Vanhoef and Piessens said that the biggest potential risk with the KRACK WPA2 vulnerability would be in Linux and Android devices where it could more easily be exploited. On Android, Graham said attackers could even create “a fake WiFi access-point and man-in-the-middle all traffic.”

Questions surrounding the KRACK WPA2 vulnerability risk

Other experts were not as convinced that KRACK was as big a danger because of the difficulty in successfully exploiting the flaw.

Martijn Grooten, security researcher for Virus Bulletin, was impressed with the research but not sold on the impact.

You would need an incredibly high skill set and to be at the Wi-Fi base station to attack this.
Kevin Beaumontsecurity architect based in the U.K.

Kevin Beaumont, security architect based in the U.K., said on Twitter that the KRACK WPA2 vulnerability was “very difficult to exploit.”

“The attack realistically doesn’t work against Windows or iOS devices. The Group vulnerability is there, but it’s not near enough to actually do anything of interest,” Beaumont added in a blog post detailing the flaw. “There is currently no publicly available code out there to attack this in the real world – you would need an incredibly high skill set and to be at the Wi-Fi base station to attack this.”

Remediating the KRACK WPA2 vulnerability

While some experts said traffic running over HTTPS could help to mitigate the risks of data interception by an attacker exploiting KRACK, most said patching was the best option and praised Vanhoef and Piessens for their responsible disclosure and waiting for major manufacturers to create patches.

Vanhoef and Piessens said patching either the client or access point can mitigate the risk of the KRACK WPA2 vulnerability.

“Implementations can be patched in a backwards-compatible manner. This means a patched client can still communicate with an unpatched access point, and vice versa. In other words, a patched client or access point sends exactly the same handshake messages as before, and at exactly the same moment in time,” Vanhoef wrote. “However, the security updates will assure a key is only installed once, preventing our attack.”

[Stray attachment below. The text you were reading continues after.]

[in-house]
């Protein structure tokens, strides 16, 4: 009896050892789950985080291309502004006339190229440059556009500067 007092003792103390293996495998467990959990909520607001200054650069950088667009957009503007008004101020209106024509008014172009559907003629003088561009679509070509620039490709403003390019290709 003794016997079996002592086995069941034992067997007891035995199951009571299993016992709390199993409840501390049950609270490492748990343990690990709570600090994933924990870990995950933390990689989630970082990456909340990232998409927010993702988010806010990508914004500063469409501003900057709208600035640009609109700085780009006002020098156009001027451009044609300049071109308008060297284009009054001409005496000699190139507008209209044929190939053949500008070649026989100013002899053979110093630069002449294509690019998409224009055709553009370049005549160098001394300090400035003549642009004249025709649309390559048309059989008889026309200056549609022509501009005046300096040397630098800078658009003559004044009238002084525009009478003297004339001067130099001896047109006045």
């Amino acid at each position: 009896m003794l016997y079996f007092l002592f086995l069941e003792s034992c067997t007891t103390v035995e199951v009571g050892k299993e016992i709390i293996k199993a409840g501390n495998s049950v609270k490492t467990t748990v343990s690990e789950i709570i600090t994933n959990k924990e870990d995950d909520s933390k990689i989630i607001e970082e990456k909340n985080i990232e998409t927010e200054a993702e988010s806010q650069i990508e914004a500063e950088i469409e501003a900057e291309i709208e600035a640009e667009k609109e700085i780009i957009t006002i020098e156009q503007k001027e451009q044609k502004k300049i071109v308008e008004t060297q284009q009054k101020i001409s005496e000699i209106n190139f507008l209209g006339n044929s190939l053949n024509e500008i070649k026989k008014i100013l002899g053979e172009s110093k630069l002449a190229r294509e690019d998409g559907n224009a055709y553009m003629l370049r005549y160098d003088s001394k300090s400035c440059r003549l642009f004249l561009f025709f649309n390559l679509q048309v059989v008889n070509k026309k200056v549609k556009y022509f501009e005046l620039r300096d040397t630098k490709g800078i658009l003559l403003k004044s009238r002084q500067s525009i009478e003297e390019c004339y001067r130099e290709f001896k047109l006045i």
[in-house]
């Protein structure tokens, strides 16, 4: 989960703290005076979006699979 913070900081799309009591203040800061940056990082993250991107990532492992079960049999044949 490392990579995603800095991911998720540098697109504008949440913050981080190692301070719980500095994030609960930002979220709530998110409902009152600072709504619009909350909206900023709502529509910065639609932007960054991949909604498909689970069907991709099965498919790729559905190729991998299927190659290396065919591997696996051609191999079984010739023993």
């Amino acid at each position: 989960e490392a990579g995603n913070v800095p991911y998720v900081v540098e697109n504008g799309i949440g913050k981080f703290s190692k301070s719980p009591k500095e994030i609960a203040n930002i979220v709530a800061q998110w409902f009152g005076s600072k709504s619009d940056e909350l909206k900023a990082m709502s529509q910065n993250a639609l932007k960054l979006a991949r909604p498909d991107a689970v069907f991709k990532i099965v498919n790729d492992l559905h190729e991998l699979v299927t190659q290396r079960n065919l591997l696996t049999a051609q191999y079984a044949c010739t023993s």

Experts said that although patches may be available, another trouble with the KRACK WPA2 vulnerability is scale. Currently, Android versions 6.0 and higher are affected — approximately 41% of devices, according to Google’s stats — but as more devices are updated to newer Android versions or users buy new smartphones, that number could rise.

Apple added patches for the WPA2 vulnerability in the latest beta version of iOS, but it has not been pushed to most users as of this post. Beaumont said patches were already available for Linux, but he admitted that Android could be a problem because security patches often don’t get to users or get patched when they are pushed out.

Paul Martini, CEO and co-founder of iboss, said the most concerning part of this exploit “is that it affects every device that connects to a Wi-Fi network.”

“This is another reminder that even if your security team does everything in its power to keep your devices and network secure, there will always be incidents like this that put your information at risk,” Martini told SearchSecurity. “This vulnerability is particularly worrisome for distributed organizations that often have mobile and remote employees connecting via Wi-Fi. Even secure Wi-Fi networks are now at risk and require additional protection at the web gateway level to help prevent data loss.”